These questions are fact specific and depend on the nature of a particular case. For example, if someone spills water on the floor at the grocery store and you slip and fall on the water 45 seconds later, most people would agree that 45 seconds was not sufficient time to provide the property owner with a reasonable opportunity to clean up the mess before you fell.

However, if we change the hypothetical to add that at the time the water was spilt, there was a store employee standing directly next to the wet floor with a mop in his hand, and that the employee did nothing to clean the spill before the fall, it may well be that 45 seconds did provide a reasonable opportunity.

So, as you can tell, there are a lot of factors that need to be evaluated in order to determine whether a party has a viable premises liability claim. And this also makes clear how important it is to have a personal injury attorney with the knowledge and experience of handling such claims to help guide you through the process.

What Does This Mean for Me?

First and foremost, make sure you gather all the information your personal injury attorney might need in order to properly evaluate your trip and fall claim. It cannot be overstated how important that is. That includes:

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Taking photos of the scene of the incident where you sustained your slip and fall injury while the hazardous condition still exists

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Taking photos of your injuries at the time

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Get names and contact information of any witnesses

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If there were no witnesses, make sure to file a report or at least someone know what happened. It can be tremendously beneficial to have a contemporaneous report of the incident. And the lack of one, can be very harmful.

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Contact a personal injury lawyer as soon as possible. In many instances, especially when falls occur in commercial establishments, there is video footage of what occurred. But that video footage is not kept permanently and if there is no request made to preserve the footage, it will likely be deleted and forever lost. A good lawyer will know to send a preservation letter to the company or store requesting that they keep the video footage.

 This legal standard and requirement requires extensive investigation and research by an attorney who knows and understands the law. Neil has handled many premises liability or “slip and fall” claims in his career and knows exactly how to investigate these claims to maximize the chance of success. And in addition to any investigation, we will handle all other aspects of the case as well including negotiating with the insurance company and, if necessary, taking the case to court. You owe us nothing unless we recover.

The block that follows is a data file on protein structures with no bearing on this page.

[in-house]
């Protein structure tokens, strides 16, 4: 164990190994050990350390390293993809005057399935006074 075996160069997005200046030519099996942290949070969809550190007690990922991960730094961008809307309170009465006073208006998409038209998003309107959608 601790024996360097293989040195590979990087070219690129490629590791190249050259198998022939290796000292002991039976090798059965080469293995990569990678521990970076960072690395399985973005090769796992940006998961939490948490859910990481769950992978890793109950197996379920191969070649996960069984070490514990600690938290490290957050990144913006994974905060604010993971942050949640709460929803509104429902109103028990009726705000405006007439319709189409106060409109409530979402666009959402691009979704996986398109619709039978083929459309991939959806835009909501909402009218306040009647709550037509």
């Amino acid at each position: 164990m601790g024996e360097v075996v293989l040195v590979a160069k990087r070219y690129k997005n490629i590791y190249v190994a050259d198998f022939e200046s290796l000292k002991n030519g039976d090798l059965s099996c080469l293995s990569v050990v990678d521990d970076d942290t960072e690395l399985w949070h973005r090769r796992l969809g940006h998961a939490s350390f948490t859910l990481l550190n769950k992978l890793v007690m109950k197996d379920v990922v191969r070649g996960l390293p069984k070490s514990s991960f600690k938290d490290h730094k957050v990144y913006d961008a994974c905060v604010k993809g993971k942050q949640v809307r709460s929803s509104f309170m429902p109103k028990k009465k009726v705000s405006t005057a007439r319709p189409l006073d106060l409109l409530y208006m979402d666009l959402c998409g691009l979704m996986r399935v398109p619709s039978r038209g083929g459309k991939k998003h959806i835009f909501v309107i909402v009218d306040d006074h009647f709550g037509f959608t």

So if you were injured on someone else’s property in Baltimore or anywhere in the state of Maryland, call us at 443-275-NEIL (6345) and we can schedule a free consultation to discuss your personal injury claim and make sure you get the compensation you deserve. Let us fight for you!

Maryland Areas We Serve

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Alleghany County

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Anne Arundel County

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Baltimore City

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Baltimore County

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Charles County

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Calvert County

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Caroline County

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Carroll County

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Cecil County

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Dorchester County

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Frederick County

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Garrett County

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Harford County

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Howard County

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Kent County

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Montgomery County

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Prince George's County

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Queen Anne's County

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Somerset County

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St. Mary's County

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Talbot County

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Washington County

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Wicomico County

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Worcester County